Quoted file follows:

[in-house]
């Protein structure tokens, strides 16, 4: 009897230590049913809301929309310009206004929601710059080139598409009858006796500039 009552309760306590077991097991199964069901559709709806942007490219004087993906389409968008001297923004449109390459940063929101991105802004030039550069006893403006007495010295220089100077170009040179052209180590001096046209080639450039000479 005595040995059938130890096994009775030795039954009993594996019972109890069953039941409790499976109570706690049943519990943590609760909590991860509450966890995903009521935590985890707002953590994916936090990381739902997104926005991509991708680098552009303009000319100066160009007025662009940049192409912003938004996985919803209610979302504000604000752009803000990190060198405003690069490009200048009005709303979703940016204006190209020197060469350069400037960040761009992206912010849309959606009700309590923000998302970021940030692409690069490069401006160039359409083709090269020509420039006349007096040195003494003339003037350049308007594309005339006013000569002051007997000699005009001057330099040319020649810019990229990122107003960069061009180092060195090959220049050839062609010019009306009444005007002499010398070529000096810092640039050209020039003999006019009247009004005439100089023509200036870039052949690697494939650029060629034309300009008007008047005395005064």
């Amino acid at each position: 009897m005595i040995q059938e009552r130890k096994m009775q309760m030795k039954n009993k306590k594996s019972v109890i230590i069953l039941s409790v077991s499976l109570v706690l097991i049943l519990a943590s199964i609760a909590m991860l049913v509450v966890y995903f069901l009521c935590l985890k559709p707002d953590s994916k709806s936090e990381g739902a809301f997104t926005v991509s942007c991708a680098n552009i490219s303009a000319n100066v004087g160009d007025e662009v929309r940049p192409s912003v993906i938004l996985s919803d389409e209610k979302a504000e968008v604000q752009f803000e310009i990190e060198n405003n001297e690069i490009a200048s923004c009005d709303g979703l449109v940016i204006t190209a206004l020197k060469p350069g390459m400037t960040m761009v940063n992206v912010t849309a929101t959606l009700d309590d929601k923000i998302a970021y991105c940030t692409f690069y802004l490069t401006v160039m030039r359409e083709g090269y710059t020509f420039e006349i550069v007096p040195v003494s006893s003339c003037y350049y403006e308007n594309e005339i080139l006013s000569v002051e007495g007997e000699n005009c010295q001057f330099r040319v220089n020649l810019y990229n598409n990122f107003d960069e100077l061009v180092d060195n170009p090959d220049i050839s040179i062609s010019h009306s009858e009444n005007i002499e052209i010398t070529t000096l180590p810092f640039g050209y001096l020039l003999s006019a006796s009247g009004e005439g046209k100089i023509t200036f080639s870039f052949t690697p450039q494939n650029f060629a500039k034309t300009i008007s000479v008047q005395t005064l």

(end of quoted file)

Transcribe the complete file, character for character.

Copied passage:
[in-house]
């Protein structure tokens, strides 16, 4: 009897230590049913809301929309310009206004929601710059080139598409009858006796500039 009552309760306590077991097991199964069901559709709806942007490219004087993906389409968008001297923004449109390459940063929101991105802004030039550069006893403006007495010295220089100077170009040179052209180590001096046209080639450039000479 005595040995059938130890096994009775030795039954009993594996019972109890069953039941409790499976109570706690049943519990943590609760909590991860509450966890995903009521935590985890707002953590994916936090990381739902997104926005991509991708680098552009303009000319100066160009007025662009940049192409912003938004996985919803209610979302504000604000752009803000990190060198405003690069490009200048009005709303979703940016204006190209020197060469350069400037960040761009992206912010849309959606009700309590923000998302970021940030692409690069490069401006160039359409083709090269020509420039006349007096040195003494003339003037350049308007594309005339006013000569002051007997000699005009001057330099040319020649810019990229990122107003960069061009180092060195090959220049050839062609010019009306009444005007002499010398070529000096810092640039050209020039003999006019009247009004005439100089023509200036870039052949690697494939650029060629034309300009008007008047005395005064």
């Amino acid at each position: 009897m005595i040995q059938e009552r130890k096994m009775q309760m030795k039954n009993k306590k594996s019972v109890i230590i069953l039941s409790v077991s499976l109570v706690l097991i049943l519990a943590s199964i609760a909590m991860l049913v509450v966890y995903f069901l009521c935590l985890k559709p707002d953590s994916k709806s936090e990381g739902a809301f997104t926005v991509s942007c991708a680098n552009i490219s303009a000319n100066v004087g160009d007025e662009v929309r940049p192409s912003v993906i938004l996985s919803d389409e209610k979302a504000e968008v604000q752009f803000e310009i990190e060198n405003n001297e690069i490009a200048s923004c009005d709303g979703l449109v940016i204006t190209a206004l020197k060469p350069g390459m400037t960040m761009v940063n992206v912010t849309a929101t959606l009700d309590d929601k923000i998302a970021y991105c940030t692409f690069y802004l490069t401006v160039m030039r359409e083709g090269y710059t020509f420039e006349i550069v007096p040195v003494s006893s003339c003037y350049y403006e308007n594309e005339i080139l006013s000569v002051e007495g007997e000699n005009c010295q001057f330099r040319v220089n020649l810019y990229n598409n990122f107003d960069e100077l061009v180092d060195n170009p090959d220049i050839s040179i062609s010019h009306s009858e009444n005007i002499e052209i010398t070529t000096l180590p810092f640039g050209y001096l020039l003999s006019a006796s009247g009004e005439g046209k100089i023509t200036f080639s870039f052949t690697p450039q494939n650029f060629a500039k034309t300009i008007s000479v008047q005395t005064l």